The Select Deployment Scenario screen opens.
  5. For Deployment Scenario, select Create a security policy automatically and click Next.
    The Configure Security Policy Properties screen opens.
  6. If not associating a virtual server, in the Security Policy Name field, type a name for the policy.
  7. From the Application Language list, select the language encoding of the application, or use Auto detect and let the system detect the language.
    Important: You cannot change this setting after you have created the security policy.
  8. If the application is not case-sensitive, clear the Security Policy is case sensitive check box. Otherwise, leave it selected.
    Important: You cannot change this setting after you have created the security policy.
  9. If you do not want the security policy to distinguish between HTTP and HTTPS URLs, clear the Differentiate between HTTP and HTTPS URLs check box. Otherwise, leave it selected.
  10. Click Next.
    The Configure Attack Signatures screen opens.
  11. To configure attack signatures, move the systems used by your web application from the Available Systems list into the Assigned Systems list.
    The system adds the attack signatures needed to protect the selected systems.
  12. For the Signature Staging setting, verify that the default option Enabled is selected.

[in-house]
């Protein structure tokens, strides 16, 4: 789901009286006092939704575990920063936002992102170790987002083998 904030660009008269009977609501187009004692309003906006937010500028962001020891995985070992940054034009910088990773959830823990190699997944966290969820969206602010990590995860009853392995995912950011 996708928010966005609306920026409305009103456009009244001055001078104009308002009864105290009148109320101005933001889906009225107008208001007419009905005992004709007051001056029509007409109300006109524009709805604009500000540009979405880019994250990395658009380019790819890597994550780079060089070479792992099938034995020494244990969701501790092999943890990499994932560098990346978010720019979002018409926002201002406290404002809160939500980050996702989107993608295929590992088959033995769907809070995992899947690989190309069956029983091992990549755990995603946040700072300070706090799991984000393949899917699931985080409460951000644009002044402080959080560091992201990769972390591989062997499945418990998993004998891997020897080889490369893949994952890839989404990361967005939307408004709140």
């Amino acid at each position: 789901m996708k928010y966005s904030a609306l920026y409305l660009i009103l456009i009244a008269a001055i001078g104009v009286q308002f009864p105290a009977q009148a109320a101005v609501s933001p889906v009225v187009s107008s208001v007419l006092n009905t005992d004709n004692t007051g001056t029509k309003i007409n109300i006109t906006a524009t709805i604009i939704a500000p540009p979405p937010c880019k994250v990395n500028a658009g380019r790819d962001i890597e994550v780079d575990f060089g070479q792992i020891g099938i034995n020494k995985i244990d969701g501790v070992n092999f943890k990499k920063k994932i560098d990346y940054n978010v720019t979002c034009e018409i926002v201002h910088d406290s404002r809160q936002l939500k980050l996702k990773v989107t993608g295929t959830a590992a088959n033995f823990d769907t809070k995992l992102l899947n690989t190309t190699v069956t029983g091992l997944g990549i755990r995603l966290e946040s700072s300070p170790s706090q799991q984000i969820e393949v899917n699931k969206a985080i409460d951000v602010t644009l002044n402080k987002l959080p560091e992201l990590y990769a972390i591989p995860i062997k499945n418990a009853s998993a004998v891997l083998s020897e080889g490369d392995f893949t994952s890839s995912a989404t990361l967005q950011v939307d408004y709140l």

Note: Because the Real Traffic Policy Builder® begins building the security policy in Blocking mode, you can keep signature staging enabled so you can check whether legitimate traffic is being stopped to reduce the chance of false positives.
    New and updated attack signatures remain in staging for 7 days, and are recorded but not enforced (according to the learn, alarm, and block flags in the attack signatures configuration) during that time.
  13. Click Next.
    The Configure Automatic Policy Building screen opens.
  14. For Policy Type, select an option to determine the security features to include in the policy.
    Option Description
    Fundamental Creates a security policy enforcing HTTP protocol compliance, evasion techniques, explicit file types (including length checks), explicit parameters in selective mode at the global level, attack signatures, the violation Request Length Exceeds Defined Buffer Size, host names, header lengths, cookie lengths, the violation Failed to Convert Character, and learn explicit redirection domains.
    Enhanced Creates a security policy with all the elements of the Fundamental policy type; also checks for explicit URLs in selective mode plus meta characters, explicit parameter length checks in selective mode at the global level, methods, explicit cookies, and content profiles. If tracking user login sessions or using brute force protection, this is the recommended policy type.
    Comprehensive Creates a security policy with all the elements of the Enhanced policy type; also checks for explicit URLs and meta characters, explicit parameters and lengths at the URL level, parameter meta characters, and dynamic parameters.
    A bulleted list on the screen describes which security features are included in each type.
  15. For the Policy Builder Learning Speed setting, select how fast to generate suggestions for the policy.
    Option Description
    Fast Use if your application supports a small number of requests from a small number of sessions; for example, useful for web sites with less traffic. Policy Builder requires fewer unique traffic samples to make decisions in Automatic Learning Mode, or to reach a high learning score. However, choosing this option may present a greater chance of adding false entities to the security policy.